This site, the central hub for my work as an artist and activist, is now four years old.
When I started it, I was still struggling with anger, resentment and fury — against the injustices of the day. I was ready to talk about the issues, but not yet strong enough to truly engage them — or myself.
The year after that saw progress. I re-discovered a consistent creative voice, and I got to work. Along the way, I found myself heartened by the number and quality of like-minded people also working to make this country a better, more accepting, more equitable place.
Then, last year, I found peace. I began to feel capable of showing patience, of practicing faith. I’m still working on this, every day.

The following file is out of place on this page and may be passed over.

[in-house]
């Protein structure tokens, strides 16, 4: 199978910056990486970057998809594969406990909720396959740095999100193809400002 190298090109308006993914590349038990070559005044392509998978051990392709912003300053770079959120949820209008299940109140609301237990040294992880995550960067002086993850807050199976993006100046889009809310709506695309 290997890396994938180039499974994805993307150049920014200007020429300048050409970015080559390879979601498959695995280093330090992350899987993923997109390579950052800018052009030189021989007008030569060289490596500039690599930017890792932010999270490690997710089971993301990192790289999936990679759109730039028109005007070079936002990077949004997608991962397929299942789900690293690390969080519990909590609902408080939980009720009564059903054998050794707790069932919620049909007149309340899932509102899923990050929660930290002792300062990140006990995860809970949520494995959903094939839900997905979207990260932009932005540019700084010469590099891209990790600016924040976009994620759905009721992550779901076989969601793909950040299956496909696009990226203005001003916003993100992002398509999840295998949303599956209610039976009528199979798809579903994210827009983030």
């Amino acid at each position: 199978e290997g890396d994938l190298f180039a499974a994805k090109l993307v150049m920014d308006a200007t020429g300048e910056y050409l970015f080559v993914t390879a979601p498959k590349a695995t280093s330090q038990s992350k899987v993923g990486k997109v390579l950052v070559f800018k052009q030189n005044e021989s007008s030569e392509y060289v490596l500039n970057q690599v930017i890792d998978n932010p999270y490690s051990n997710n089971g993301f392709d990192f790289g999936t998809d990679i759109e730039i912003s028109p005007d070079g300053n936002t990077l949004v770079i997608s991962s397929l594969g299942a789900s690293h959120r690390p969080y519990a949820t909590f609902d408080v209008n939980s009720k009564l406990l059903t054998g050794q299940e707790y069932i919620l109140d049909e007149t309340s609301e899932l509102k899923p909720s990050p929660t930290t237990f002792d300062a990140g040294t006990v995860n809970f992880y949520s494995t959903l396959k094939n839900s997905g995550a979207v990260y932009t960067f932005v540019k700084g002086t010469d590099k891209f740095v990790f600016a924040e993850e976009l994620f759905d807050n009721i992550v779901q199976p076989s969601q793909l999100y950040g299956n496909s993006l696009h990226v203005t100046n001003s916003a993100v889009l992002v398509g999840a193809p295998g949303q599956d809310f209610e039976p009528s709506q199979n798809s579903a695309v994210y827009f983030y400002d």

And, now, here is a great test. And a pressing question — how to conduct myself as an artist and a citizen during the presidency of Donald Trump?
It is a question, and a crucial one, whether its reality shocks me or not.
I have been turning this question over, regularly — but in a non-obsessive way — in the many days since I shared my initial thoughts on this deeply disappointing turn of history.
As I mentioned in that post, unfortunately, this sort of reaction comes more easily to me by nature of my demographic reality.
As a straight white male, the likeliest form of suffering in store for me has to do with my economic class — the same one I am in now, that I was born into over thirty years ago — even if I am sure to suffer by proxy as I watch friends and loved ones shake with anger and fear, and legitimately suffer, over the next four years.
And yet it is in this fact, in my similarity to Trump, that I find a point of access for the decision and announcement I am about to deliver.
The reason I knew this was going to happen is because it was inevitable.